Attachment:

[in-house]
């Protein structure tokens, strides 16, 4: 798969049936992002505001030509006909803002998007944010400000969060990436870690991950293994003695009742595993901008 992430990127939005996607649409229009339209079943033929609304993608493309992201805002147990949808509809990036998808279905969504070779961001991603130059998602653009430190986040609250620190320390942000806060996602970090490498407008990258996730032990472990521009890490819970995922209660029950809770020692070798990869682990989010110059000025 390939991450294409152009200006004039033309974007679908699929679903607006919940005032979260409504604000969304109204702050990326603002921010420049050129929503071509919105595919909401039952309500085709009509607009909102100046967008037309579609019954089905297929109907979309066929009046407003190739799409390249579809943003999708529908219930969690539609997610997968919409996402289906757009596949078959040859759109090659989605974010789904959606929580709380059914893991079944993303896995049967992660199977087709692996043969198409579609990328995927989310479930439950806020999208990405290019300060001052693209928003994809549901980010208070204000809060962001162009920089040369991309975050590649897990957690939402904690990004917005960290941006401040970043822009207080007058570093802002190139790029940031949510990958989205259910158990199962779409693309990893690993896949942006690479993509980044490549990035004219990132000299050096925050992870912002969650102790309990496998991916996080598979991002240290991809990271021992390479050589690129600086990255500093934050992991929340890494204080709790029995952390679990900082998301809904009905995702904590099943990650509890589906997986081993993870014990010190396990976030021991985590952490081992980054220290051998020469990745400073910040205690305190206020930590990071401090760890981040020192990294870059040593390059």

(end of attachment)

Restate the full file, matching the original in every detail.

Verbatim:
[in-house]
């Protein structure tokens, strides 16, 4: 798969049936992002505001030509006909803002998007944010400000969060990436870690991950293994003695009742595993901008 992430990127939005996607649409229009339209079943033929609304993608493309992201805002147990949808509809990036998808279905969504070779961001991603130059998602653009430190986040609250620190320390942000806060996602970090490498407008990258996730032990472990521009890490819970995922209660029950809770020692070798990869682990989010110059000025 390939991450294409152009200006004039033309974007679908699929679903607006919940005032979260409504604000969304109204702050990326603002921010420049050129929503071509919105595919909401039952309500085709009509607009909102100046967008037309579609019954089905297929109907979309066929009046407003190739799409390249579809943003999708529908219930969690539609997610997968919409996402289906757009596949078959040859759109090659989605974010789904959606929580709380059914893991079944993303896995049967992660199977087709692996043969198409579609990328995927989310479930439950806020999208990405290019300060001052693209928003994809549901980010208070204000809060962001162009920089040369991309975050590649897990957690939402904690990004917005960290941006401040970043822009207080007058570093802002190139790029940031949510990958989205259910158990199962779409693309990893690993896949942006690479993509980044490549990035004219990132000299050096925050992870912002969650102790309990496998991916996080598979991002240290991809990271021992390479050589690129600086990255500093934050992991929340890494204080709790029995952390679990900082998301809904009905995702904590099943990650509890589906997986081993993870014990010190396990976030021991985590952490081992980054220290051998020469990745400073910040205690305190206020930590990071401090760890981040020192990294870059040593390059």